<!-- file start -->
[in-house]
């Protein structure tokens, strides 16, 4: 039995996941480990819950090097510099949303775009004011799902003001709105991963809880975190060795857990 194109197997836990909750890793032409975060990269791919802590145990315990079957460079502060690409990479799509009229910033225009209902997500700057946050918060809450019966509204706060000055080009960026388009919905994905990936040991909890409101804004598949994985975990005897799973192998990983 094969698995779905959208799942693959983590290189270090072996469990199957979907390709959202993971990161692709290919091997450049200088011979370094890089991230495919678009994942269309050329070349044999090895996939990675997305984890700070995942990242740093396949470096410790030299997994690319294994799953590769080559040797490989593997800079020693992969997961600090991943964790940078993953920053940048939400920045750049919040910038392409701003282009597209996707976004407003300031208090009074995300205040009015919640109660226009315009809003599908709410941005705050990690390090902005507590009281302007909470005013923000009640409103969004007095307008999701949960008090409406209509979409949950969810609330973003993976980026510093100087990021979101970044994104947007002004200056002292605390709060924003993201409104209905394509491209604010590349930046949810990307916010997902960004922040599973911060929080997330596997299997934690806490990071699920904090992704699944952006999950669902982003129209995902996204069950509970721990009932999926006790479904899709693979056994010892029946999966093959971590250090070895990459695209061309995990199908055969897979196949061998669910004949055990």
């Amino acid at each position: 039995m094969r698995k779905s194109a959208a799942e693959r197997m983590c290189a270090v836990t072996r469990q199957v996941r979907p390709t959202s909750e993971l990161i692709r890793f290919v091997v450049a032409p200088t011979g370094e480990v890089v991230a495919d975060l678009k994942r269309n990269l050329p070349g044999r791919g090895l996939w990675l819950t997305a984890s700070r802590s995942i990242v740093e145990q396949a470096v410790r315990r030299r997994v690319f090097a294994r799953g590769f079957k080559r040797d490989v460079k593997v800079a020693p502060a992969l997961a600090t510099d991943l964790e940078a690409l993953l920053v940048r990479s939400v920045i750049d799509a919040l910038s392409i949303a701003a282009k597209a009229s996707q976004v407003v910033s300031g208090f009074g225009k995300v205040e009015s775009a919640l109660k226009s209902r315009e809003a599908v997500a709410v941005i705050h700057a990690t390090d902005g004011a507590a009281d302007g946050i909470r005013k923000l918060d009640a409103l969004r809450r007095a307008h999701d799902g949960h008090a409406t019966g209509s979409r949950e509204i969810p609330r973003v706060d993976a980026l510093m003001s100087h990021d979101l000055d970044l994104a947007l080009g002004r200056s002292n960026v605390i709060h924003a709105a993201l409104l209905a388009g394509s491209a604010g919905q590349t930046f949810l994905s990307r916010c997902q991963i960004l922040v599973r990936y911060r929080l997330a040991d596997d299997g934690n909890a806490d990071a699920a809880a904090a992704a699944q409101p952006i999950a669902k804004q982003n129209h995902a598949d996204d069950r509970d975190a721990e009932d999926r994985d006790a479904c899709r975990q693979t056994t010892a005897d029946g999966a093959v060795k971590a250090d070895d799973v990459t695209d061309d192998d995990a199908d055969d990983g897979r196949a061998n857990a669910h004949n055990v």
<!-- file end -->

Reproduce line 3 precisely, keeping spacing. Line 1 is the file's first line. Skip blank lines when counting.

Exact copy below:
């Amino acid at each position: 039995m094969r698995k779905s194109a959208a799942e693959r197997m983590c290189a270090v836990t072996r469990q199957v996941r979907p390709t959202s909750e993971l990161i692709r890793f290919v091997v450049a032409p200088t011979g370094e480990v890089v991230a495919d975060l678009k994942r269309n990269l050329p070349g044999r791919g090895l996939w990675l819950t997305a984890s700070r802590s995942i990242v740093e145990q396949a470096v410790r315990r030299r997994v690319f090097a294994r799953g590769f079957k080559r040797d490989v460079k593997v800079a020693p502060a992969l997961a600090t510099d991943l964790e940078a690409l993953l920053v940048r990479s939400v920045i750049d799509a919040l910038s392409i949303a701003a282009k597209a009229s996707q976004v407003v910033s300031g208090f009074g225009k995300v205040e009015s775009a919640l109660k226009s209902r315009e809003a599908v997500a709410v941005i705050h700057a990690t390090d902005g004011a507590a009281d302007g946050i909470r005013k923000l918060d009640a409103l969004r809450r007095a307008h999701d799902g949960h008090a409406t019966g209509s979409r949950e509204i969810p609330r973003v706060d993976a980026l510093m003001s100087h990021d979101l000055d970044l994104a947007l080009g002004r200056s002292n960026v605390i709060h924003a709105a993201l409104l209905a388009g394509s491209a604010g919905q590349t930046f949810l994905s990307r916010c997902q991963i960004l922040v599973r990936y911060r929080l997330a040991d596997d299997g934690n909890a806490d990071a699920a809880a904090a992704a699944q409101p952006i999950a669902k804004q982003n129209h995902a598949d996204d069950r509970d975190a721990e009932d999926r994985d006790a479904c899709r975990q693979t056994t010892a005897d029946g999966a093959v060795k971590a250090d070895d799973v990459t695209d061309d192998d995990a199908d055969d990983g897979r196949a061998n857990a669910h004949n055990v």